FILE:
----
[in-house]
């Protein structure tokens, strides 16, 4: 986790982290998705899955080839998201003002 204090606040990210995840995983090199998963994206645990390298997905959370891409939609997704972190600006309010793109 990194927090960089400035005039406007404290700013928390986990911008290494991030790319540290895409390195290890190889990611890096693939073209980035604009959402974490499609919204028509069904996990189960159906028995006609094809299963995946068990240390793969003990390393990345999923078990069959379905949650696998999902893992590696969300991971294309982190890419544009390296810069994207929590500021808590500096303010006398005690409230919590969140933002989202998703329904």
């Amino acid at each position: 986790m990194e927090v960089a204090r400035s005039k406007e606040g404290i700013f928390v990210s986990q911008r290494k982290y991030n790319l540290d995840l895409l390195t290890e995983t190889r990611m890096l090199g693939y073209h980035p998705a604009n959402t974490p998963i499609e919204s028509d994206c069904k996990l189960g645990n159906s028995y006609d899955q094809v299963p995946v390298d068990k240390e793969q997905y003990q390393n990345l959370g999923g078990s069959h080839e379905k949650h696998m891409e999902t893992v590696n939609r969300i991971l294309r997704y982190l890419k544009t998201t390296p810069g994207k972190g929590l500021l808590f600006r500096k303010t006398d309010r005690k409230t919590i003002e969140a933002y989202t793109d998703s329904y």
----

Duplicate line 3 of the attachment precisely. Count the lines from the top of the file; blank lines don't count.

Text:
């Amino acid at each position: 986790m990194e927090v960089a204090r400035s005039k406007e606040g404290i700013f928390v990210s986990q911008r290494k982290y991030n790319l540290d995840l895409l390195t290890e995983t190889r990611m890096l090199g693939y073209h980035p998705a604009n959402t974490p998963i499609e919204s028509d994206c069904k996990l189960g645990n159906s028995y006609d899955q094809v299963p995946v390298d068990k240390e793969q997905y003990q390393n990345l959370g999923g078990s069959h080839e379905k949650h696998m891409e999902t893992v590696n939609r969300i991971l294309r997704y982190l890419k544009t998201t390296p810069g994207k972190g929590l500021l808590f600006r500096k303010t006398d309010r005690k409230t919590i003002e969140a933002y989202t793109d998703s329904y």